The scenes a faire doctrine, which I don't have to google for, thanks, permits people to copy without fear of infringement, stock elements from works, which are typical, if not indispensible, for works that have a particular setting, genre, theme, etc.

In this case, where you have a show about teenagers fighting monsters with martial arts and giant robots, it would not infringe if you had a five person team, each member of which had personalities as described above, and where the members of the team were color-coded. It's simply expected of the genre, and therefore fair game, even if you copied it from another copyrighted work.

Now if the specific thing you copied was a very detailed example, and you kept all the details, you might then have a problem. So it depends on how much Power Rangers embellished on this standard device, if they did, and if so, how much of that embellishment, if any, was used in this case.

If you disagree as to my explanation, please feel free to actually say what you think the scenes a faire doctrine is.

Comment: Re:Parody (Score 1) 253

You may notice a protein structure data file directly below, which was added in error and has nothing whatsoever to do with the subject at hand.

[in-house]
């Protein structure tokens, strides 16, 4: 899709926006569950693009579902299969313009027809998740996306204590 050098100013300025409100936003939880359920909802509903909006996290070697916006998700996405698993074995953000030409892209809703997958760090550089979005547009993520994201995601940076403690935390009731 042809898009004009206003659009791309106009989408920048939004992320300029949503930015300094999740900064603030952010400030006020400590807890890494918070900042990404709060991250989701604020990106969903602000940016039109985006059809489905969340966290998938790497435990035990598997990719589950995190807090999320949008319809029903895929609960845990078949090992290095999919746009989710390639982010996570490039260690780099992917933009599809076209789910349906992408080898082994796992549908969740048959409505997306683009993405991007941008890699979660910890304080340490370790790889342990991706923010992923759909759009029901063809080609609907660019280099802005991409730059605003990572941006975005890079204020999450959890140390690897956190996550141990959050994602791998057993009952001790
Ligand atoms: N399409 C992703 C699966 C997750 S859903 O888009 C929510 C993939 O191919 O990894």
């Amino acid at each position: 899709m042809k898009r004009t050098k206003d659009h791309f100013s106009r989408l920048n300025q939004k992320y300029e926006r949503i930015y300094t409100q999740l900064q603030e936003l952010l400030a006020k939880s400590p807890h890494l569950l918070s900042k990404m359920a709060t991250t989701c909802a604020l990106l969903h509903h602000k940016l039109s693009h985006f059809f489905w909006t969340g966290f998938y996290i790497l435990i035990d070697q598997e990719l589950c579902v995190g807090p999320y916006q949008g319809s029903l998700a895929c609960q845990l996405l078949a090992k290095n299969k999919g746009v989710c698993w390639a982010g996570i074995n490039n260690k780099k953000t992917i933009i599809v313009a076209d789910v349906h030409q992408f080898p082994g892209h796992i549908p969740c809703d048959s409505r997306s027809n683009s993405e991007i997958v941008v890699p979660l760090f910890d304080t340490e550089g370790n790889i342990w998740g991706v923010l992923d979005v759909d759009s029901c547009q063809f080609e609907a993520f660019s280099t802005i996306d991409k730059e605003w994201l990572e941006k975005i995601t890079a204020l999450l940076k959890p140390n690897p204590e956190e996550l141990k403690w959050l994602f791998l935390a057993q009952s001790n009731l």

by cpt kangarooski (#49186033) Attached to: Gritty 'Power Rangers' Short Is Not Fair Use

I didn't say Disney's Peter Pan. I was talking about JM Barrie's Peter Pan, which Disney's Peter Pan is based on.

A new version of Peter Pan, based on Barrie's, could still tarnish the character well enough (if done right, and if widely published) so as to harm Disney's Peter Pan merely by association. But it would be lawful to do this. Disney's copyright on their version of Peter Pan does not extend to stopping other people from making their own derivatives of Barrie's work, even if they're very unwholesome derivatives.

He's like a function -- he returns a value, in the form of his opinion. It's up to you to cast it into a void or not. -- Phil Lapsley